Exploration

After some rest, we went back to the nearest town of Williams to try the Grand Canyon Brewery. I wont say it was awful, but just avoid it if at all possible.

The next day we hiked down into the canyon. Not far, a thousand feet or so. Not wanting to add, “Rescued by a mule” to our list of life accomplishments, we heeded the warnings of the trail and stopped at Cedar Ridge.

Once back up, we continued our day of exploration. Hopi Point was awe inspiring. The geology museum was great. The general store had a hot pickle.

Before we knew it, our trip was over. Monday morning had come. We drove a different way back, stopping in Vegas to lose $5. Before we left Nevada for good, we swerved off the desert highway for one last casino. The lunch buffet and $1 roulette signs nearly caused a freeway pile up.

We made it into San Luis Obispo around 9pm and I took the longest shower of my life. I’m still in it. That’s how long it is. Actually no, but nothing is sweeter than that first shower back from camping, eh? I next collapsed into bed where there was a mattress and no rocks.

It was sweeter than any canyon I’ve ever seen. Funny how that works.

Adulthood: Embracing the Now & Forgetting the Why

One can’t help but get a little older. Wives are good for nothing if not for telling you how old you are. Megan reminds me of this all the time: “You’re two years older.”

“And wiser,” I respond.

Despite the rabid pace at which youth escapes my body, I expect some of the mannerisms and routines that accompanied my early years will always be with me.

The sample tables at Costco are primary. Shopping is second… at best. There’s others like me, too. Yesterday, I ran into the same sample shopper at every table. We nodded.

My attention span is weak, like coffee from the church foyer weak. At any given time, I’m usually half present and I apologize for this; I’m trying, really. This will probably be a lifelong struggle. Bare with me.

I say weird things at awkward moments. That is, the moment is fine until I make it awkward. Once, I worked at a hotel and checked in a guest. During the silence I asked if he met any ladies on his trip. He was a priest and promptly said, “no.”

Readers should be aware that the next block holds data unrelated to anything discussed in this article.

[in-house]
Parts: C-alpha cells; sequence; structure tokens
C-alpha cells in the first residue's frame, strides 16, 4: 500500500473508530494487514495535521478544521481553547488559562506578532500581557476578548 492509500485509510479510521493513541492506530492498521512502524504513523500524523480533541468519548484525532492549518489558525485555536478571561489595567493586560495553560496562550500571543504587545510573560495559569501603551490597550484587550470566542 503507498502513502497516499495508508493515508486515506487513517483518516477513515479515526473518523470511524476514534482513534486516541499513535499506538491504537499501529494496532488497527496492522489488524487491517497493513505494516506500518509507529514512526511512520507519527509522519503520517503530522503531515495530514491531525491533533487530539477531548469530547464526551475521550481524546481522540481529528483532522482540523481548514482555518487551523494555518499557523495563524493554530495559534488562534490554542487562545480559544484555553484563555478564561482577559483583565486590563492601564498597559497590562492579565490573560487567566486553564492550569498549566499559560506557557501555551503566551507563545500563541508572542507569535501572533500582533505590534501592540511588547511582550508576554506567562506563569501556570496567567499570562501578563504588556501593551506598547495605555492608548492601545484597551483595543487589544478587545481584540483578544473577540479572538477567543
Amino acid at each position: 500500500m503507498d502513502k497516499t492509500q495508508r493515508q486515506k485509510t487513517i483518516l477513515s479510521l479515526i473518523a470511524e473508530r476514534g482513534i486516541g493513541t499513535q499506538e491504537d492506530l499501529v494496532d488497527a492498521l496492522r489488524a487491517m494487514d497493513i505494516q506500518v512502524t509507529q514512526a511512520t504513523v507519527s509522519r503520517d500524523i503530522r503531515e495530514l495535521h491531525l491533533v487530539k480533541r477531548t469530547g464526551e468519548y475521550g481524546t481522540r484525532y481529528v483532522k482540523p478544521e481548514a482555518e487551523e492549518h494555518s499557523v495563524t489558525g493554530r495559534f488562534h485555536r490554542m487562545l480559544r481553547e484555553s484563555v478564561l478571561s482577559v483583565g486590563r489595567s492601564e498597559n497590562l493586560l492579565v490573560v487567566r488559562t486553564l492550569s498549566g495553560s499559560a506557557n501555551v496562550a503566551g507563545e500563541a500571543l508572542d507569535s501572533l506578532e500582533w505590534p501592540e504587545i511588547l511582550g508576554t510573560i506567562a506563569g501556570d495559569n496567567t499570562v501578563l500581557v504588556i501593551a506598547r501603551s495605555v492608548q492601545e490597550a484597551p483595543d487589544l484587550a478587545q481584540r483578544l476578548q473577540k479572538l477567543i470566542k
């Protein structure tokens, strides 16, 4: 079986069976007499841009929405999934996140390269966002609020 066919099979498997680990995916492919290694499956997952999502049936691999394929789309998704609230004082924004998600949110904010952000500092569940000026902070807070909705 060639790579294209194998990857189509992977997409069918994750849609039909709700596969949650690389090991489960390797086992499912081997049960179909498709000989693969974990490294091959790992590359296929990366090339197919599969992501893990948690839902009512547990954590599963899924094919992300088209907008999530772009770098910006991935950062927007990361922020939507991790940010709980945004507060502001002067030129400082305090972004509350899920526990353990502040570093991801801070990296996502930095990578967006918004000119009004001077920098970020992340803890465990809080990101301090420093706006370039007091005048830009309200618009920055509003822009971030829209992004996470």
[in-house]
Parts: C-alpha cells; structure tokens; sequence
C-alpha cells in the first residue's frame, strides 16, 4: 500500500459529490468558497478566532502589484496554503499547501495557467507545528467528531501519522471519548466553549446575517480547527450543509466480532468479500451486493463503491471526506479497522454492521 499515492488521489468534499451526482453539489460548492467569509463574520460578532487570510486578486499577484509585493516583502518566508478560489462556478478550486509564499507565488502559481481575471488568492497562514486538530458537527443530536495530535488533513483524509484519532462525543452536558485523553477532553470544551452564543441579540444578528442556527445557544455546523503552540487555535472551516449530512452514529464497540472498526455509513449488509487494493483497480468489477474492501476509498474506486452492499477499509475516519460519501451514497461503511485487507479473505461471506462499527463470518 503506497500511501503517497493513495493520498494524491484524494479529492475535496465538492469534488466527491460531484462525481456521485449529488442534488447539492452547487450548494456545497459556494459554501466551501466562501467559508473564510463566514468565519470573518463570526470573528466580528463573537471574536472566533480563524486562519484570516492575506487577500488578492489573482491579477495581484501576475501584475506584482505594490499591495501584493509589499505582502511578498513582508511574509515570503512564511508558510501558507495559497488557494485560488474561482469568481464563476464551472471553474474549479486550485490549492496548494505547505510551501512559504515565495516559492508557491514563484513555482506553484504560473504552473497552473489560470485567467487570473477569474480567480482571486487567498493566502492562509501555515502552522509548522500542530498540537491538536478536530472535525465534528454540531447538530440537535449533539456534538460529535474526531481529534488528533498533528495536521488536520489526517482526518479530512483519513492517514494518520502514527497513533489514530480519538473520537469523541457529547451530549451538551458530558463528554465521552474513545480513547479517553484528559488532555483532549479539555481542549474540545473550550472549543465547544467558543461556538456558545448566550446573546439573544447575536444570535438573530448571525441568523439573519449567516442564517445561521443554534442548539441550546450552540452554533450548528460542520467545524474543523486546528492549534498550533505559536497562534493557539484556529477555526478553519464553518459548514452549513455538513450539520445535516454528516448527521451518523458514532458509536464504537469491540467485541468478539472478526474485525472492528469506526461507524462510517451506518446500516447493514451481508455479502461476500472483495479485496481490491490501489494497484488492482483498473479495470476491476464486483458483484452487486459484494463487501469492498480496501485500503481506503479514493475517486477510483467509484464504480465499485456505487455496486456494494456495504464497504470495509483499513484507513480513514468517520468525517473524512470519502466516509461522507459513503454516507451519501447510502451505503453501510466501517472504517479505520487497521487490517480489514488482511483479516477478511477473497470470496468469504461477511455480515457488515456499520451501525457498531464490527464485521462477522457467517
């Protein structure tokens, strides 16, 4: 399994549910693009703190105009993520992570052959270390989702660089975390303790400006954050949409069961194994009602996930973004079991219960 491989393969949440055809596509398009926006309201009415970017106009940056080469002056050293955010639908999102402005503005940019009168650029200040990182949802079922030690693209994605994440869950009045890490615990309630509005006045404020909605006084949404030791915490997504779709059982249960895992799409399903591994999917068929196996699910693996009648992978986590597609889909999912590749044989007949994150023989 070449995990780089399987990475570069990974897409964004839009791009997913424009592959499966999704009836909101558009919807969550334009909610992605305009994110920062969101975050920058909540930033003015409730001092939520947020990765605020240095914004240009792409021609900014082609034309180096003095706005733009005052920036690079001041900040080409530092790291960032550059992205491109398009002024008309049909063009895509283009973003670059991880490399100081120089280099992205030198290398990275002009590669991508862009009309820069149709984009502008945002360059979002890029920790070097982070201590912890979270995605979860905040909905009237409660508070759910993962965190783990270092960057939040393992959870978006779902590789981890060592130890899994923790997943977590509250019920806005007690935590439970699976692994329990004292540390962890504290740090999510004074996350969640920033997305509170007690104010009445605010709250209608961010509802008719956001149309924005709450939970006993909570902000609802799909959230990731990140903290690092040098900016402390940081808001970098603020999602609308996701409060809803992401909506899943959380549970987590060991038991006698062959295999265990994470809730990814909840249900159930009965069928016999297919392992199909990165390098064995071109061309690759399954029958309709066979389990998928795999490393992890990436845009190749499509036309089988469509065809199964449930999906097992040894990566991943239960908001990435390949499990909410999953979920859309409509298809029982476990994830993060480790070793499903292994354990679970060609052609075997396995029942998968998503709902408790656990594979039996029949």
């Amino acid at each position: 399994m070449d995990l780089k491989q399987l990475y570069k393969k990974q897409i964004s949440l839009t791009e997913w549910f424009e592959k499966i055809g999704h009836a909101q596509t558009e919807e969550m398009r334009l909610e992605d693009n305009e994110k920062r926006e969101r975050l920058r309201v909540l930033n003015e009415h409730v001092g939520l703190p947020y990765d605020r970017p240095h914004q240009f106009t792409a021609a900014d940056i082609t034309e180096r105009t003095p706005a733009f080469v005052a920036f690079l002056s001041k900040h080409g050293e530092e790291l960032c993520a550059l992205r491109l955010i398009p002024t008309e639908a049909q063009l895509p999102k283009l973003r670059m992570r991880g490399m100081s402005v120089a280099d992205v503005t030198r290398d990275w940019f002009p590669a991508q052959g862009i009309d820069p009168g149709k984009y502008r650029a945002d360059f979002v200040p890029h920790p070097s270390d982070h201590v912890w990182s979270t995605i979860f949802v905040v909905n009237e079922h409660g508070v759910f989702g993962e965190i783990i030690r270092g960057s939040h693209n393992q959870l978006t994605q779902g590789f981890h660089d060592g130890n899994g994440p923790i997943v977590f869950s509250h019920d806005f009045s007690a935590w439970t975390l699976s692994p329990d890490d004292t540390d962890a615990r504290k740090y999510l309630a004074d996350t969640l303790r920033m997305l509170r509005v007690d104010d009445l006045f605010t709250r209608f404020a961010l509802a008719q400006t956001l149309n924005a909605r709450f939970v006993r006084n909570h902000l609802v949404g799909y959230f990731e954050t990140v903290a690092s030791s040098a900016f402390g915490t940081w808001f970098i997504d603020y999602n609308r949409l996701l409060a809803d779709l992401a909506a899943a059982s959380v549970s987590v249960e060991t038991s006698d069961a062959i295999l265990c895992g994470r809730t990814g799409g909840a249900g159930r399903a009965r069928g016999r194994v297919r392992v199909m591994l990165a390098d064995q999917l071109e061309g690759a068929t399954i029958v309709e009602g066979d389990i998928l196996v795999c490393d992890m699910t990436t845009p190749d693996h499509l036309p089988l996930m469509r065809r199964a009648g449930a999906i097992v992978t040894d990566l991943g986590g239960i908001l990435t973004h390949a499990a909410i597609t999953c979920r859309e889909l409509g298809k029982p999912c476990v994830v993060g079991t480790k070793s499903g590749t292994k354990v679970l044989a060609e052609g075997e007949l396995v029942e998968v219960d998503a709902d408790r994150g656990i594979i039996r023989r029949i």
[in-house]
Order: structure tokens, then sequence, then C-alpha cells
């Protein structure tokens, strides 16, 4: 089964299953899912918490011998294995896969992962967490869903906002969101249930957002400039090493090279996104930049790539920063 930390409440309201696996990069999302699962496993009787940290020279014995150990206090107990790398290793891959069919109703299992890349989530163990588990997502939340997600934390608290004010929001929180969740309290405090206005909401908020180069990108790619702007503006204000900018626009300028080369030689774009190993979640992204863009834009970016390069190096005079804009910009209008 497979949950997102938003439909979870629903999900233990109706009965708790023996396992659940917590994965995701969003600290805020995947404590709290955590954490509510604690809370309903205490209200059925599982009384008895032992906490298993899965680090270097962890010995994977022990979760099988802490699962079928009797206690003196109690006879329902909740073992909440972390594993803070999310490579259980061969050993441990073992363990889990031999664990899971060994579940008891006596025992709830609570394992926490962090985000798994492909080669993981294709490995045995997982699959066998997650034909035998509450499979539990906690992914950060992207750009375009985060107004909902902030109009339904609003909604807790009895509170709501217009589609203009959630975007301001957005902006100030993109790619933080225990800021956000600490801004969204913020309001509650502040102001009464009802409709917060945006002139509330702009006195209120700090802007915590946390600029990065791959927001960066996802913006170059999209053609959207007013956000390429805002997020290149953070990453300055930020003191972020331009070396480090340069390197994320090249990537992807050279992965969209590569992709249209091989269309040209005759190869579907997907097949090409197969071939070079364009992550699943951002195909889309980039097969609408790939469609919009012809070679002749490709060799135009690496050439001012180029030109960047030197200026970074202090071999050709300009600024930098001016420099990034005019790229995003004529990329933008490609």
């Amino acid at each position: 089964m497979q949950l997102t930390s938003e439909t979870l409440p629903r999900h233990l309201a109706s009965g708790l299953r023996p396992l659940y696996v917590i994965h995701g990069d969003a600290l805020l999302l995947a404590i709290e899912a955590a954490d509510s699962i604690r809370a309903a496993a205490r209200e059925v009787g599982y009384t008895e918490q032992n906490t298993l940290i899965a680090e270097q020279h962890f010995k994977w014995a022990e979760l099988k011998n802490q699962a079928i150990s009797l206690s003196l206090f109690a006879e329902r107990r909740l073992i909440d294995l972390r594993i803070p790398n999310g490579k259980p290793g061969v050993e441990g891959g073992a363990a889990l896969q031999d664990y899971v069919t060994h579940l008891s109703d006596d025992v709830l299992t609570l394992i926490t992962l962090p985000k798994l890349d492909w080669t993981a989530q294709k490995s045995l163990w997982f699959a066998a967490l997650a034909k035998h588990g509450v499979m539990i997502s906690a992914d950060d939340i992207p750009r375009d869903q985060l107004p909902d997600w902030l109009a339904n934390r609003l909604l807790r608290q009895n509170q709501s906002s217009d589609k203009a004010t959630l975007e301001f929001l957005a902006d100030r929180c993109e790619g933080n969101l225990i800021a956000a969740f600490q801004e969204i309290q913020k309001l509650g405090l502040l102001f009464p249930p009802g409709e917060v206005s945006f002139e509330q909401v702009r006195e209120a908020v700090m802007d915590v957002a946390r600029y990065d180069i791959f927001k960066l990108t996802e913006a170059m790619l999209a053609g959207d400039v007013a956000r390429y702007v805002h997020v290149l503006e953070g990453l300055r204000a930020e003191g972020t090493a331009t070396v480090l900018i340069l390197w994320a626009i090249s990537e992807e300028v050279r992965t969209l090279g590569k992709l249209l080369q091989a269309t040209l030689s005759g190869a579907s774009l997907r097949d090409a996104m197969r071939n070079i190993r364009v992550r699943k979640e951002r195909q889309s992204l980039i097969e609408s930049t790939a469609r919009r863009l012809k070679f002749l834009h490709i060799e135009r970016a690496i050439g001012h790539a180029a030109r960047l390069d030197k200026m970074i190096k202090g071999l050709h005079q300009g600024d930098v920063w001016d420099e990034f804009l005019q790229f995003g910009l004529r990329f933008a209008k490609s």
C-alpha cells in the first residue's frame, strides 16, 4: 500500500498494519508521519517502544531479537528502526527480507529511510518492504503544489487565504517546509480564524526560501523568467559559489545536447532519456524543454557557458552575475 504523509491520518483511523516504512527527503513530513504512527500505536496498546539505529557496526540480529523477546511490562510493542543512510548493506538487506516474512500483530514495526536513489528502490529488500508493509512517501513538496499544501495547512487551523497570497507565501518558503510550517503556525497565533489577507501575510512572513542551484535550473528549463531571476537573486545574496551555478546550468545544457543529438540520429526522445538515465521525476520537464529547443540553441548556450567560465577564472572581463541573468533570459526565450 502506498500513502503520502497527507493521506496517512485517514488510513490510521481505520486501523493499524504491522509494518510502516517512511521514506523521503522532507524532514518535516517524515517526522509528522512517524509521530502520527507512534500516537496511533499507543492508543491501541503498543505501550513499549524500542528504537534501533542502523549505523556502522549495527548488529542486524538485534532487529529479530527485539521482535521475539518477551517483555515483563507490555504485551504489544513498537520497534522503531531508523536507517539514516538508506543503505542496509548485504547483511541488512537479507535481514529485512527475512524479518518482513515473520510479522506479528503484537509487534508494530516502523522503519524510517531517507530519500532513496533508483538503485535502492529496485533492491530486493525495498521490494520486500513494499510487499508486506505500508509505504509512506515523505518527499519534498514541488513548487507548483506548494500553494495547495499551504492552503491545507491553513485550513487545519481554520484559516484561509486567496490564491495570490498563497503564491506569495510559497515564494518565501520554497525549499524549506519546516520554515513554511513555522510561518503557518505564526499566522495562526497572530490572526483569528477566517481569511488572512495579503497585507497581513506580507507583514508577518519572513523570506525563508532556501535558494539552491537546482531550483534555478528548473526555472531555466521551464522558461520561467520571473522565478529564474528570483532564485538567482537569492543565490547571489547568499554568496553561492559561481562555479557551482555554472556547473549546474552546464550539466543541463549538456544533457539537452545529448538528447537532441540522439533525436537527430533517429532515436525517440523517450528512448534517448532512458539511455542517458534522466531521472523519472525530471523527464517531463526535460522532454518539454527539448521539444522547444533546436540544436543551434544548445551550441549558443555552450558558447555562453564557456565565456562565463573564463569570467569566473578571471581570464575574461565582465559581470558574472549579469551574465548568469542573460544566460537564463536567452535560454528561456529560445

You see what I mean. I’m sure you do weird things too. I know you do. The crazy little brain movements and body patterns are just part of the human experience. You probably rant in the bathroom with strange accents or something. I can only guess.

We are all just grown up kids. (No one has refuted me yet!) As adults we can choose when we want to be a child, that’s the coolest part. I mean, haven’t you seen Hook? (You’re doing it, Peter!)

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As we get older, we pretend this stuff doesn’t exist. The weird mannerisms. The strange facial expressions. The awkward moments. After all, we’re adults now and there’s bills to pay. We have kids and jobs and degrees. There’s no time to be ourselves anymore.

Don’t Start Eating Boogers Yet

It’s okay to have responsibilities; in fact, I rather like them. There’s men and women who meet the challenge of adulthood at every turn and I respect them.

I learned responsibilities from an early age; most older people around me were too busy beings kids so I had to step it up in their absence. Sometimes people never grow up, because of them I now struggle with letting my hair down on the weekends, or being myself.

I’m convinced, though, that every now and then we need to embrace the child within. We need to be ourselves. Not revert back, but just be ourselves. We need to allow who we are to shine and forget about the future for a change.

We need to embrace God’s greatest present—the present.

I’m sure we could all use a little more of that.

Road Trip

This weekend, Megan and I decided to be irresponsible. With two days notice, and a very inspiring episode of Parks and Rec to motivate us, we’ve decided to visit the Grand Canyon on a whim.

We have little money, a car that’s traveled too much this year already, and a severe lack of camping material; needless to say, we’re excited. My good friend Randall, who you may remember from Salmon Creek Trail, will be joining us.

It’s Friday. Go do something fun this weekend. Enjoy the present! Embrace the kid within you and report back to me. You may find adulthood to be a little more interesting when you do.

What are your thoughts on God’s gift of the present? Is it dangerous to focus too much on the past or the future? Any good stories of embracing the kid within? How about Grand Canyon advice?